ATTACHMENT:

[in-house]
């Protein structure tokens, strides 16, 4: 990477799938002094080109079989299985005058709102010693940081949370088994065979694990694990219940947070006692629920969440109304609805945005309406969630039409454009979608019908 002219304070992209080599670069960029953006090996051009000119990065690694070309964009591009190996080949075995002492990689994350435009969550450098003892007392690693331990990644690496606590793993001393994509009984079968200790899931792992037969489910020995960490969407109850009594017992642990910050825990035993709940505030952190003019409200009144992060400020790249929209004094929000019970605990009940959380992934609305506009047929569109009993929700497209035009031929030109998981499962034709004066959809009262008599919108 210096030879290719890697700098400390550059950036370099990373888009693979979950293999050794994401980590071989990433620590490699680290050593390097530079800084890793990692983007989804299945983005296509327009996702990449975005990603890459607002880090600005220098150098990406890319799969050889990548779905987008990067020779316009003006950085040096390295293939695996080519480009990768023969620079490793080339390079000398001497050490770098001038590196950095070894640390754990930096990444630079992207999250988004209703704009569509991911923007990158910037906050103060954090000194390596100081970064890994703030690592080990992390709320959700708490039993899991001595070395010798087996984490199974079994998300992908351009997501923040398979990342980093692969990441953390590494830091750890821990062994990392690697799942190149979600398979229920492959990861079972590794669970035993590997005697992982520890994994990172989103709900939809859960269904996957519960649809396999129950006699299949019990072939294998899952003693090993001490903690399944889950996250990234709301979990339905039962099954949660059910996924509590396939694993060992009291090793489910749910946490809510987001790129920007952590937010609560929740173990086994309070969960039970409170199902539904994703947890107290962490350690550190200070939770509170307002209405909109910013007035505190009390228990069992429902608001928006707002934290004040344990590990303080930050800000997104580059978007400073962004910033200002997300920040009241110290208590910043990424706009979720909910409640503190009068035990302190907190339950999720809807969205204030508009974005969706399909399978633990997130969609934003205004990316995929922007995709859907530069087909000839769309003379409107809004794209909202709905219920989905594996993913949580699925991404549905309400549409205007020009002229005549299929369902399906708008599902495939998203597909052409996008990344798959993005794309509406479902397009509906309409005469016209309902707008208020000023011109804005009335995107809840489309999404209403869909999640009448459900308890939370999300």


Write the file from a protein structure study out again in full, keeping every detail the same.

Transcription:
[in-house]
């Protein structure tokens, strides 16, 4: 990477799938002094080109079989299985005058709102010693940081949370088994065979694990694990219940947070006692629920969440109304609805945005309406969630039409454009979608019908 002219304070992209080599670069960029953006090996051009000119990065690694070309964009591009190996080949075995002492990689994350435009969550450098003892007392690693331990990644690496606590793993001393994509009984079968200790899931792992037969489910020995960490969407109850009594017992642990910050825990035993709940505030952190003019409200009144992060400020790249929209004094929000019970605990009940959380992934609305506009047929569109009993929700497209035009031929030109998981499962034709004066959809009262008599919108 210096030879290719890697700098400390550059950036370099990373888009693979979950293999050794994401980590071989990433620590490699680290050593390097530079800084890793990692983007989804299945983005296509327009996702990449975005990603890459607002880090600005220098150098990406890319799969050889990548779905987008990067020779316009003006950085040096390295293939695996080519480009990768023969620079490793080339390079000398001497050490770098001038590196950095070894640390754990930096990444630079992207999250988004209703704009569509991911923007990158910037906050103060954090000194390596100081970064890994703030690592080990992390709320959700708490039993899991001595070395010798087996984490199974079994998300992908351009997501923040398979990342980093692969990441953390590494830091750890821990062994990392690697799942190149979600398979229920492959990861079972590794669970035993590997005697992982520890994994990172989103709900939809859960269904996957519960649809396999129950006699299949019990072939294998899952003693090993001490903690399944889950996250990234709301979990339905039962099954949660059910996924509590396939694993060992009291090793489910749910946490809510987001790129920007952590937010609560929740173990086994309070969960039970409170199902539904994703947890107290962490350690550190200070939770509170307002209405909109910013007035505190009390228990069992429902608001928006707002934290004040344990590990303080930050800000997104580059978007400073962004910033200002997300920040009241110290208590910043990424706009979720909910409640503190009068035990302190907190339950999720809807969205204030508009974005969706399909399978633990997130969609934003205004990316995929922007995709859907530069087909000839769309003379409107809004794209909202709905219920989905594996993913949580699925991404549905309400549409205007020009002229005549299929369902399906708008599902495939998203597909052409996008990344798959993005794309509406479902397009509906309409005469016209309902707008208020000023011109804005009335995107809840489309999404209403869909999640009448459900308890939370999300």